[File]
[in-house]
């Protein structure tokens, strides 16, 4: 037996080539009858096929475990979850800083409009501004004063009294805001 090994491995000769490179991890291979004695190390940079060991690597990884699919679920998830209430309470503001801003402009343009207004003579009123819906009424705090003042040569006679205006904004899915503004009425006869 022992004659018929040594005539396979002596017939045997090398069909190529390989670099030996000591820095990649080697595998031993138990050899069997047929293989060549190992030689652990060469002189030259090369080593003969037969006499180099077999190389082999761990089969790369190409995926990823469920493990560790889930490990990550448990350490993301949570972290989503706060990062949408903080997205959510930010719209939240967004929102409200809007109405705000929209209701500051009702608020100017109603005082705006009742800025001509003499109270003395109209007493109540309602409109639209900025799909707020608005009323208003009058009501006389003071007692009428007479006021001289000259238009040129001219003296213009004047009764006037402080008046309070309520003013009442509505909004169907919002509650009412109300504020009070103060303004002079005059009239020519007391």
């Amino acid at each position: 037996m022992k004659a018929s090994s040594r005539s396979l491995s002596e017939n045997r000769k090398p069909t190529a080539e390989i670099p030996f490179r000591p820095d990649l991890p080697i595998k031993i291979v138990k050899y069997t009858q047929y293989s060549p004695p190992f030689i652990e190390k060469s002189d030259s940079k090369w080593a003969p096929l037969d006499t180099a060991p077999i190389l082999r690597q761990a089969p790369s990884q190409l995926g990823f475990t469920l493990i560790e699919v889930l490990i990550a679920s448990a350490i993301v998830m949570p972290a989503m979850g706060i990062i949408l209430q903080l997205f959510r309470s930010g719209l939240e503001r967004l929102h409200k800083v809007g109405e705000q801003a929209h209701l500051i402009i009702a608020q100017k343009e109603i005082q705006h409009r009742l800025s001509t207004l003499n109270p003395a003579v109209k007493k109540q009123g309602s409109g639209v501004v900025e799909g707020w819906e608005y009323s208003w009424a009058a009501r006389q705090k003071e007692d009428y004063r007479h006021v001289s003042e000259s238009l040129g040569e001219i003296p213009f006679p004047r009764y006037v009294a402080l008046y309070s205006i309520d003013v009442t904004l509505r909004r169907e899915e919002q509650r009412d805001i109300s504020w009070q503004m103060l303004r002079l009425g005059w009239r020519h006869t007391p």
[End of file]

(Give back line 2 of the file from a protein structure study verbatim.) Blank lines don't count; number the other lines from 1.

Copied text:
């Protein structure tokens, strides 16, 4: 037996080539009858096929475990979850800083409009501004004063009294805001 090994491995000769490179991890291979004695190390940079060991690597990884699919679920998830209430309470503001801003402009343009207004003579009123819906009424705090003042040569006679205006904004899915503004009425006869 022992004659018929040594005539396979002596017939045997090398069909190529390989670099030996000591820095990649080697595998031993138990050899069997047929293989060549190992030689652990060469002189030259090369080593003969037969006499180099077999190389082999761990089969790369190409995926990823469920493990560790889930490990990550448990350490993301949570972290989503706060990062949408903080997205959510930010719209939240967004929102409200809007109405705000929209209701500051009702608020100017109603005082705006009742800025001509003499109270003395109209007493109540309602409109639209900025799909707020608005009323208003009058009501006389003071007692009428007479006021001289000259238009040129001219003296213009004047009764006037402080008046309070309520003013009442509505909004169907919002509650009412109300504020009070103060303004002079005059009239020519007391």